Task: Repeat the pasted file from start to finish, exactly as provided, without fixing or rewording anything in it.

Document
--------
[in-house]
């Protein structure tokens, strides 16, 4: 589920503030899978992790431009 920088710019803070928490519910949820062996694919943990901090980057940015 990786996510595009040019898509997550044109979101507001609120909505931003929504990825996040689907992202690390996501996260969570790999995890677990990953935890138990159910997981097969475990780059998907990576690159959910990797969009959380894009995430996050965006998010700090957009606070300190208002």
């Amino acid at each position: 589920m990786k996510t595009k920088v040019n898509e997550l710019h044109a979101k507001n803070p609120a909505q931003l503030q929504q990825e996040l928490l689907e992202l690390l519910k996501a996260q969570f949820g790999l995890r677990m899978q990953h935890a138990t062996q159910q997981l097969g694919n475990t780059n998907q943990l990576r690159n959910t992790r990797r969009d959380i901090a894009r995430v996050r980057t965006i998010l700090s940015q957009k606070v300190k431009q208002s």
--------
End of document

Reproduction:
[in-house]
């Protein structure tokens, strides 16, 4: 589920503030899978992790431009 920088710019803070928490519910949820062996694919943990901090980057940015 990786996510595009040019898509997550044109979101507001609120909505931003929504990825996040689907992202690390996501996260969570790999995890677990990953935890138990159910997981097969475990780059998907990576690159959910990797969009959380894009995430996050965006998010700090957009606070300190208002």
């Amino acid at each position: 589920m990786k996510t595009k920088v040019n898509e997550l710019h044109a979101k507001n803070p609120a909505q931003l503030q929504q990825e996040l928490l689907e992202l690390l519910k996501a996260q969570f949820g790999l995890r677990m899978q990953h935890a138990t062996q159910q997981l097969g694919n475990t780059n998907q943990l990576r690159n959910t992790r990797r969009d959380i901090a894009r995430v996050r980057t965006i998010l700090s940015q957009k606070v300190k431009q208002s």